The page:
5 Ways to Reduce Driver Turnover Rate
Originally published on July 29, 2020
If you’re regularly replacing drivers, it’s time to assess your driver turnover rate. There are several ways to do this, including gathering annual turnover figures and comparing them to the industry average to get an idea of how your company is doing. Separate the data into voluntary and involuntary turnover to get a clearer picture of the extent to which the problem lies with the employee or you, as the employer.
Fleet turnover is high, especially in the haulage industry, and many factors are contributing to drivers leaving their roles so quickly. Here are three of the main causes of driver turnover:
Drivers required to travel long distances will inevitably spend a lot of time alone on the road. This can be isolating and especially difficult for drivers with families. After a while, drivers may find that it’s not sustainable to be away for work so much.
Driving for long stretches can lead to tiredness, poor sleep, unhealthy eating, and a whole host of back issues. This can become difficult to cope with for a long period.
Loss of morale
When employees don’t feel rewarded or invested in, morale can suffer across the board. After a while of feeling unfulfilled, employees might decide to cut their losses and jump into another company that acknowledges their strengths.
Lower Driver Turnover
Thankfully, as a fleet manager, you can do plenty to increase your drivers’ job satisfaction and reduce driver turnover rate. It’s never a bad time to think outside the box and try new approaches to benefit your employees. After all, the happier your drivers are, the lower your driver turnover rate will be, and the more productive your team will be. By investing in your drivers, you invest in the company as a whole.
So, what are some practical actions you can implement to reduce fleet turnover? This depends on the nature of your team, but here are five ways to get started.
1. Choose the right people
While many drivers leave their jobs because of the demands of the role, others might leave because they just aren’t a good fit for the company. If someone doesn’t share your company values or can’t be trusted, there’s not much that can be done. To avoid this, it’s important to choose drivers who gel with the company and are trustworthy. When you have clear criteria during the recruitment process, you can rest assured that the right people are on board. From there on out, any turnover may well be down to factors you can control. Let’s look into those in more detail.
2. Offer relevant staff benefits
Most companies have staff perks these days, but not all of them are particularly relevant or useful. Instead of having benefits for the sake of it, choose perks that will help your drivers. For example, discounted gym memberships will help your team stay active between journeys while birthdays off guarantee time spent with family rather than spending their birthday behind the wheel. Additionally, be sure to draw inspiration from these three team building activities.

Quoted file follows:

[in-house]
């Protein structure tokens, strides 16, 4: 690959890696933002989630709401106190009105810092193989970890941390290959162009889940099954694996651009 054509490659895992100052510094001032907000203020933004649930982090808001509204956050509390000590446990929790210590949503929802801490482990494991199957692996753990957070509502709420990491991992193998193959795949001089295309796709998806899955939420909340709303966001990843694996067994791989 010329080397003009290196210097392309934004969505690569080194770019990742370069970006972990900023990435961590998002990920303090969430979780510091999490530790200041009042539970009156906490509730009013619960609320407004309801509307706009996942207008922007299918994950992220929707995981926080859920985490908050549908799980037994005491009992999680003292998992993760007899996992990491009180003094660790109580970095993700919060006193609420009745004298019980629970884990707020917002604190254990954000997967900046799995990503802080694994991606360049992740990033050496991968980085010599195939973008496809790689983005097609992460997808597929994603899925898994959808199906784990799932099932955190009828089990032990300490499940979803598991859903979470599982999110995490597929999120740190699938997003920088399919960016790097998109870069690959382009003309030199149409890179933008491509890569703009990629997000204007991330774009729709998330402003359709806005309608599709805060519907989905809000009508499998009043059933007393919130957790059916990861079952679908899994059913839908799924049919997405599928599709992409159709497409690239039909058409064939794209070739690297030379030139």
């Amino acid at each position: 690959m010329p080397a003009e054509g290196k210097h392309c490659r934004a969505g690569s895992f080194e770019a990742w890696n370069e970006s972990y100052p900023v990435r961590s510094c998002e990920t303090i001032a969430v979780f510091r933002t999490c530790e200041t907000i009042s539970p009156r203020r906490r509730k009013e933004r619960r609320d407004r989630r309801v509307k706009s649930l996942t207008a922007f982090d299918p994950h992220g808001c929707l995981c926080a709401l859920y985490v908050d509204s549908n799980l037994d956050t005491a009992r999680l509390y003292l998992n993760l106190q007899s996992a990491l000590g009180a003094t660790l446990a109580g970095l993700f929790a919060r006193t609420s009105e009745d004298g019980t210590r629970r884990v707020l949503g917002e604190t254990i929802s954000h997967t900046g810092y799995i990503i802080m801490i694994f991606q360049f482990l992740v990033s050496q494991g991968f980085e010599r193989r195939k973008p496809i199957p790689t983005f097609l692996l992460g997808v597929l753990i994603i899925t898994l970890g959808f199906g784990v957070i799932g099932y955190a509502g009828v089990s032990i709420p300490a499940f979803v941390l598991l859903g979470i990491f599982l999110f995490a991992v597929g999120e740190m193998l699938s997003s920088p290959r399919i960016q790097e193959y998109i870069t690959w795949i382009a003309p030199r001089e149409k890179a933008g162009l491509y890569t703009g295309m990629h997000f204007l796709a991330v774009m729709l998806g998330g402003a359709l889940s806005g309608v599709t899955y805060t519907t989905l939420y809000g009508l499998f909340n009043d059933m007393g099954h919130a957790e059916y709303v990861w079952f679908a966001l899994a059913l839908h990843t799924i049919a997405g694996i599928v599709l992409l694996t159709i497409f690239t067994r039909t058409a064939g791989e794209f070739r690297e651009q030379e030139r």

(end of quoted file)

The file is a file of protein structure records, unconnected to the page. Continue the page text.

Listening to your drivers is a solid place to start when you’re keen to reduce driver turnover. Employees who don’t feel their voice is valued or heard won’t stick around for long. To avoid this, try regularly asking your employees for feedback about their experiences and listening to their answers. Anonymous evaluation forms can motivate individuals to be honest without fear of being judged for their answers. But, having open one-to-one conversations can build trust and rapport. Active, judgment-free listening is a sure-fire way to learn about the things you can do to make your drivers’ jobs more satisfying.
4. Take staff wellbeing seriously
When employees feel that their wellbeing isn’t taken seriously by their employer, it’s no wonder they become disengaged and, eventually, leave to find a new employee who will treat them better.
Caring for your staff’s wellbeing is a key part of being a good leader. When you master listening skills, your drivers will trust you enough to share the aspects of the job they find most challenging. Once your fleet drivers have voiced their concerns, get creative! If a driver is concerned about eating unhealthily on the road, why not sign up your team for Graze boxes to ensure they have the option of snacking healthily on the road?
If sitting for extended times is causing back or joint issues, look into orthopaedic devices to install onto the driver’s seat. You could also offer your drivers access to a physiotherapist to help them with posture and any lingering issues.
We’ve already touched on tiredness being a factor for disgruntled drivers. Enforce regular breaks and, where possible, try to vary journey lengths so that drivers can alternate long and short journeys as much as possible.
You can also reassure your drivers that you’re considering their safety by studying these fleet risk mitigation tips.
5. Offer flexibility
All employees have personal lives, and work can be particularly demanding for fleet drivers. Flexible working is no longer a rarity. If you’re not offering flexibility in work patterns, your drivers may move to a company that does. Where possible, offer flexibility so that your drivers don’t have to compromise so much of their personal lives to get the job done.
If fleet turnover has been a concern for your company, try these five suggestions and monitor how your driver turnover rate is impacted. For more tips on managing a fleet, please read our comprehensive guide to fleet management. Or, if you haven’t already, ascertain your management style in our recent blog post.